Other performance-enhancing components include a mechanical limited-slip front differential, increased camber and chassis rigidity, lightweight forged alloy wheels, a rear seat delete – for more weight reduction -, as well as beefed up tires, brakes and suspension components.
And I must say, the final package looks fantastic. The MINI GP has a mean, over-the top yet purposeful presence, appearing a bit like a tiny supercar when sitting in traffic, and sounding absolutely mean due to its dual central sports exhaust. It’s really everything you want from hot hatchback, even if a lot of it is actually fake.
For instance, the front hood scoop has no purpose, which is a bit of a frustration given the first-generation GP needed one to feed cool air to the supercharger. MINI may claim the ginormous rear wing helps improve downforce, but why did it add a gurney flap on top of it? But perhaps the oddest decision of them all is that rear torsion bar. It looks rad, but it doesn’t actually help with the car’s chassis stiffening. In other words, it’s just there for looks. The MINI GP does have chassis reinforcements, but that bar isn’t part of them. But why?
Just as Wild to Drive
But once you strap yourself behind the wheel of this enigmatic little rascal and fire up its rambunctious engine, all of that quickly dissipates. In typical MINI fashion, the Cooper GP feels much more premium inside than most hot hatchbacks. Contrary to a Civic Type R or a Subaru STI, which quickly reveal their economy car roots, the GP feels all grown up, impeccably well put together and loaded with neat styling cues.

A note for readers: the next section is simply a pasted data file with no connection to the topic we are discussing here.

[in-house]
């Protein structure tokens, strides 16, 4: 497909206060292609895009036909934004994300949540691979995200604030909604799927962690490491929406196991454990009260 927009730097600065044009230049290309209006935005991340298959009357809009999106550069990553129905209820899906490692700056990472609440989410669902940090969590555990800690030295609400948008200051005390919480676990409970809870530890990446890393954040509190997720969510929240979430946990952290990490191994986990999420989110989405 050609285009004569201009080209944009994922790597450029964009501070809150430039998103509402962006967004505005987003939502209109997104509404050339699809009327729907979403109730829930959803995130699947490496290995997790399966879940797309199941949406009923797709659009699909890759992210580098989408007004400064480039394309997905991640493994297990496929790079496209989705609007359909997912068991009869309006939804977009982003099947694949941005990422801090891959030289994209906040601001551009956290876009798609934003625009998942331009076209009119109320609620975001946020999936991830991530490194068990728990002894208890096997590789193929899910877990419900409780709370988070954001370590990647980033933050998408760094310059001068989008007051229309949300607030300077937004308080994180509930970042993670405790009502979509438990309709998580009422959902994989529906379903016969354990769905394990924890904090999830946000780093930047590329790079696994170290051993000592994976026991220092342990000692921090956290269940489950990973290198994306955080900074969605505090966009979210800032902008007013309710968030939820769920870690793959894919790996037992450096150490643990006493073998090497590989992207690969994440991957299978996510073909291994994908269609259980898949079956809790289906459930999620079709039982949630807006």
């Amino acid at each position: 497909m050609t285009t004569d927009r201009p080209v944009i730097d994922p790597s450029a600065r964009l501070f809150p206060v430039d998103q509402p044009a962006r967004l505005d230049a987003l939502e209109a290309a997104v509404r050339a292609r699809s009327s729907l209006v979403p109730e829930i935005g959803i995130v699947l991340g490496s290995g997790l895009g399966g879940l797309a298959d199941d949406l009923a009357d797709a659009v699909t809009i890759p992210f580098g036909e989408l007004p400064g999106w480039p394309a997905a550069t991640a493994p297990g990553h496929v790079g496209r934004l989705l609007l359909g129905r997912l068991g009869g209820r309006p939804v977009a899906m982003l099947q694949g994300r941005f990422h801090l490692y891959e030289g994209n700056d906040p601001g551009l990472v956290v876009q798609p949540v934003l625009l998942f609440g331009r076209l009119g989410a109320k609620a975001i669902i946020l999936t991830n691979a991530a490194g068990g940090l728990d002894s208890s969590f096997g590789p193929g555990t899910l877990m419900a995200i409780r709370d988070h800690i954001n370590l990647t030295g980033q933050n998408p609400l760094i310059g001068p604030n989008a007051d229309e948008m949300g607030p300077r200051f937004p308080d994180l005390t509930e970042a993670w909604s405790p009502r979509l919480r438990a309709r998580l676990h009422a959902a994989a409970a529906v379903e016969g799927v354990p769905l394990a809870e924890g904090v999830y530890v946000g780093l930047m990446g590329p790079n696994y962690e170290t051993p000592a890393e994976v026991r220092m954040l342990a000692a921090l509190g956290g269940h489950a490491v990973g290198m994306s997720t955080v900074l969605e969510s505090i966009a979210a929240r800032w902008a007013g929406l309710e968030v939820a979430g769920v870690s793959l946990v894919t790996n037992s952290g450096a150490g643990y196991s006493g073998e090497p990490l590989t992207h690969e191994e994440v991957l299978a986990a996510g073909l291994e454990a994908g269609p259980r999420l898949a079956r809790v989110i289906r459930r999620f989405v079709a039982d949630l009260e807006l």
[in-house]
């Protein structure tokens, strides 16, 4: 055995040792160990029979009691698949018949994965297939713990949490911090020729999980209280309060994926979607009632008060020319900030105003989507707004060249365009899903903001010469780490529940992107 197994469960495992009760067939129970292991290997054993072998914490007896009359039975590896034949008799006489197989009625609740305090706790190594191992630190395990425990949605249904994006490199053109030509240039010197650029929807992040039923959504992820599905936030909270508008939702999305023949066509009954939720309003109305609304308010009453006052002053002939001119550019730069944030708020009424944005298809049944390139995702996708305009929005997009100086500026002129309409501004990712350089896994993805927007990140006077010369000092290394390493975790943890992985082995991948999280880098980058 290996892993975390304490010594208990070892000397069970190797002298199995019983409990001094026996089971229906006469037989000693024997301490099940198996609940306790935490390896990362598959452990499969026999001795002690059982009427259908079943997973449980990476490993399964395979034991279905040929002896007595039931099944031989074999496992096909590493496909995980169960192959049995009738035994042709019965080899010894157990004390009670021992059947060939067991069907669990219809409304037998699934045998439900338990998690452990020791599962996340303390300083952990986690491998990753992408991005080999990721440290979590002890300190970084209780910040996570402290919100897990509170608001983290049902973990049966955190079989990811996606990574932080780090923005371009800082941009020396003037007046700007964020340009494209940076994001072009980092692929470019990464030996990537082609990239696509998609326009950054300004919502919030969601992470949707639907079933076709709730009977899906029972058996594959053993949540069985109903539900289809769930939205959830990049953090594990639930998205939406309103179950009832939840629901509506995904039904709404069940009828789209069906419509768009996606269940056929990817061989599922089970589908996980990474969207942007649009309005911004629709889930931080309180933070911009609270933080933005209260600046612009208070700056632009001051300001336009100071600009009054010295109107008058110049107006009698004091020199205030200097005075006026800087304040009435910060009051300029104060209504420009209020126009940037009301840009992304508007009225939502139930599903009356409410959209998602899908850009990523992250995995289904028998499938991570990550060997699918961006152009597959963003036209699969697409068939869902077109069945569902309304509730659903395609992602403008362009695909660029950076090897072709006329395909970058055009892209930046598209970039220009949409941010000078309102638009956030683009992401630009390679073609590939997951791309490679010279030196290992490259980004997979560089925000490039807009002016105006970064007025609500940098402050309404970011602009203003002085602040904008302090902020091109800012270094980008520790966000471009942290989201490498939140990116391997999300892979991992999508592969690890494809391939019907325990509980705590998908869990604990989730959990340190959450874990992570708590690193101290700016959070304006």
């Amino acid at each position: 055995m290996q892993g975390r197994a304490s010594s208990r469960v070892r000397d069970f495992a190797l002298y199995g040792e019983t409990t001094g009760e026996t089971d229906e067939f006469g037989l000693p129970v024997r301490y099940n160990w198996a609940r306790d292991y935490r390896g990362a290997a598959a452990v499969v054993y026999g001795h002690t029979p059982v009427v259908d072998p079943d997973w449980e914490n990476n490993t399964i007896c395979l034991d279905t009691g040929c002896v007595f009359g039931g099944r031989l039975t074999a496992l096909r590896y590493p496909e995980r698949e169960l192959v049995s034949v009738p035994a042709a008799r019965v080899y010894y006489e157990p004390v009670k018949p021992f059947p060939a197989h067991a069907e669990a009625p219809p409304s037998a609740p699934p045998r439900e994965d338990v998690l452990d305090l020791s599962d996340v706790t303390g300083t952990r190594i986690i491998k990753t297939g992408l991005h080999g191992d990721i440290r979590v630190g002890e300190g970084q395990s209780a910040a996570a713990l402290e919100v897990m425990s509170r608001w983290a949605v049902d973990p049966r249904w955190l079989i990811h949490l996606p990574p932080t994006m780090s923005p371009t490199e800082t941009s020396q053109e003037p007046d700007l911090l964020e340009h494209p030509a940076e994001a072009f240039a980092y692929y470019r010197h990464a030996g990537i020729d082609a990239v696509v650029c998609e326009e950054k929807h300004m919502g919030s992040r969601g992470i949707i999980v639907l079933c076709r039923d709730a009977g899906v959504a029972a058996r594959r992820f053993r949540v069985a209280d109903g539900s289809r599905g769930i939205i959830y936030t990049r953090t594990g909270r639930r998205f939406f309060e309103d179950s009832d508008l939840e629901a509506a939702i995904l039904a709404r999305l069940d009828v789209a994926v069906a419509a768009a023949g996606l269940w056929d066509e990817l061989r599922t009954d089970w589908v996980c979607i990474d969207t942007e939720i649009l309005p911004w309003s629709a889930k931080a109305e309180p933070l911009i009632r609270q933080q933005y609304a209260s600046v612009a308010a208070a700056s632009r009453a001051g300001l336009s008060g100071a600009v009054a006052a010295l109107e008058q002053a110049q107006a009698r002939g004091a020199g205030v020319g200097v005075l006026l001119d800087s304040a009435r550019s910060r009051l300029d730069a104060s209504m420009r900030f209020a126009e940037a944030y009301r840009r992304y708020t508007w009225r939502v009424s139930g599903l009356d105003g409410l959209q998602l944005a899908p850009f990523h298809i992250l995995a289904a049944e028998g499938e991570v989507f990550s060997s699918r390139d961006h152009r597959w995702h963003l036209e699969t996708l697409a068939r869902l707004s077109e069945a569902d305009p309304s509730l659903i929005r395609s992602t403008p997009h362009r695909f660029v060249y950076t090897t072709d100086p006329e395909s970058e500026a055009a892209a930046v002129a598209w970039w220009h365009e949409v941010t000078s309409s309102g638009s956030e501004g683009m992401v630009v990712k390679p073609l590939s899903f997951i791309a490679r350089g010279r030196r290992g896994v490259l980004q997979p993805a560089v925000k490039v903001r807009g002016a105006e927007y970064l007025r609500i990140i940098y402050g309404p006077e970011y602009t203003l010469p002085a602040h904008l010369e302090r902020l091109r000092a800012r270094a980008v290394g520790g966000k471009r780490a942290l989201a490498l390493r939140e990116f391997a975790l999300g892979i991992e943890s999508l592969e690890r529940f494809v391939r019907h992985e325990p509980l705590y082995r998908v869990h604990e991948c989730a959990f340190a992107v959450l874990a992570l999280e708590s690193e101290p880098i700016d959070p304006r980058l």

The sport bucket seats are comfortable and supportive, and the fact that you sit low in the car’s high cowl yields a feeling of driving a much larger car than it actually is.
On the road, it doesn’t take long before this hot hatch reveals its true purpose. The suspension is stiff and jittery over road imperfections, but it also has a nice damping that makes it fun and engaging to drive. There are no sport or comfort modes in a GP, it’s just always in an extreme setting. Slam the accelerator pedal and the force-fed four-pot instantly lights up, delivering a brutal dose of low-end torque that never stops huffing until it hits the rev limiter.
Inevitably, all that furious might in a front-wheel drive car means the GP is a handful to drive. And contrary to a Civic Type R which keeps its steering wheel straight when you’re on full throttle, the GP will quickly torque steer your wrists towards the windshield. The car’s widened track and meaty tires won’t hesitate to tramline this pocket rocket the moment it spots a crack in the road. In other words, you need to be awake to drive a MINI GP. It’s a blast to drive, but it’s also one heck of a workout.